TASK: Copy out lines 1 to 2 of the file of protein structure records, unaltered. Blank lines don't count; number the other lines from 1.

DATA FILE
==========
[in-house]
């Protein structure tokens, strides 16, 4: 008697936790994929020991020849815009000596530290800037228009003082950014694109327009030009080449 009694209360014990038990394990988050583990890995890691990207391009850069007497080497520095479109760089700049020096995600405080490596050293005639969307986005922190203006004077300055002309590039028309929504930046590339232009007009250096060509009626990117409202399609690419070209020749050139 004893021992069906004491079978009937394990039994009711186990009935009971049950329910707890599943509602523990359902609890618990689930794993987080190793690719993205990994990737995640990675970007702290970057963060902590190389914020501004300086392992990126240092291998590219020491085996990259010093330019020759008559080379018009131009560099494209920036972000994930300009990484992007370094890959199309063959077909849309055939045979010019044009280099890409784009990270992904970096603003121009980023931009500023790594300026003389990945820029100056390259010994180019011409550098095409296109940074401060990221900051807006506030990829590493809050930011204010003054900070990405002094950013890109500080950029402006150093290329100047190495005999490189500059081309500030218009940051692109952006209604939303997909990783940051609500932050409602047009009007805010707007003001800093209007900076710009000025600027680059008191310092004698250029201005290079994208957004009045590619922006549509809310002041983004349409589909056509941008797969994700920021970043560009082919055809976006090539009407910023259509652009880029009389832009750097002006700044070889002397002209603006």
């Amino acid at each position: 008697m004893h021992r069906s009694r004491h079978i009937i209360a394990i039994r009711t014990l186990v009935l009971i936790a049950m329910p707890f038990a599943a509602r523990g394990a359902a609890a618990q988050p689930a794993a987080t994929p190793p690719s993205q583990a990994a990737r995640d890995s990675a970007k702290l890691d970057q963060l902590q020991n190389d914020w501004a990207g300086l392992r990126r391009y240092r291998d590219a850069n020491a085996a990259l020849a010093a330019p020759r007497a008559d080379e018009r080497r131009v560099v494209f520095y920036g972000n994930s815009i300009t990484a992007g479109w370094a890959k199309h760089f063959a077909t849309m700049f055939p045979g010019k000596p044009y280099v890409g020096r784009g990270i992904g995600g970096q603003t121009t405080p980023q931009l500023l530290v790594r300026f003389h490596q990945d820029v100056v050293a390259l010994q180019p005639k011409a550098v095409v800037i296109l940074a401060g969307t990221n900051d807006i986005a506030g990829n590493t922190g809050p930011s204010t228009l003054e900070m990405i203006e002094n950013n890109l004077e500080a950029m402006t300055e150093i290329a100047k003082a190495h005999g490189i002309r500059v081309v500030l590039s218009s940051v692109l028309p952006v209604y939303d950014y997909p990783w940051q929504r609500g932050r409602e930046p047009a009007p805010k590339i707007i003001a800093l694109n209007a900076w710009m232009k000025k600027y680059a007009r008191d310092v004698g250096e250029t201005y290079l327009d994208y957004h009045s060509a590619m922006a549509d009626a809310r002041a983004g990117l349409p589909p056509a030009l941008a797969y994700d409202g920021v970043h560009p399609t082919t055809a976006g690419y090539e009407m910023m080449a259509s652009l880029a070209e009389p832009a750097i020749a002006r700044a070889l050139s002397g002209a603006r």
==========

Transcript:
[in-house]
């Protein structure tokens, strides 16, 4: 008697936790994929020991020849815009000596530290800037228009003082950014694109327009030009080449 009694209360014990038990394990988050583990890995890691990207391009850069007497080497520095479109760089700049020096995600405080490596050293005639969307986005922190203006004077300055002309590039028309929504930046590339232009007009250096060509009626990117409202399609690419070209020749050139 004893021992069906004491079978009937394990039994009711186990009935009971049950329910707890599943509602523990359902609890618990689930794993987080190793690719993205990994990737995640990675970007702290970057963060902590190389914020501004300086392992990126240092291998590219020491085996990259010093330019020759008559080379018009131009560099494209920036972000994930300009990484992007370094890959199309063959077909849309055939045979010019044009280099890409784009990270992904970096603003121009980023931009500023790594300026003389990945820029100056390259010994180019011409550098095409296109940074401060990221900051807006506030990829590493809050930011204010003054900070990405002094950013890109500080950029402006150093290329100047190495005999490189500059081309500030218009940051692109952006209604939303997909990783940051609500932050409602047009009007805010707007003001800093209007900076710009000025600027680059008191310092004698250029201005290079994208957004009045590619922006549509809310002041983004349409589909056509941008797969994700920021970043560009082919055809976006090539009407910023259509652009880029009389832009750097002006700044070889002397002209603006």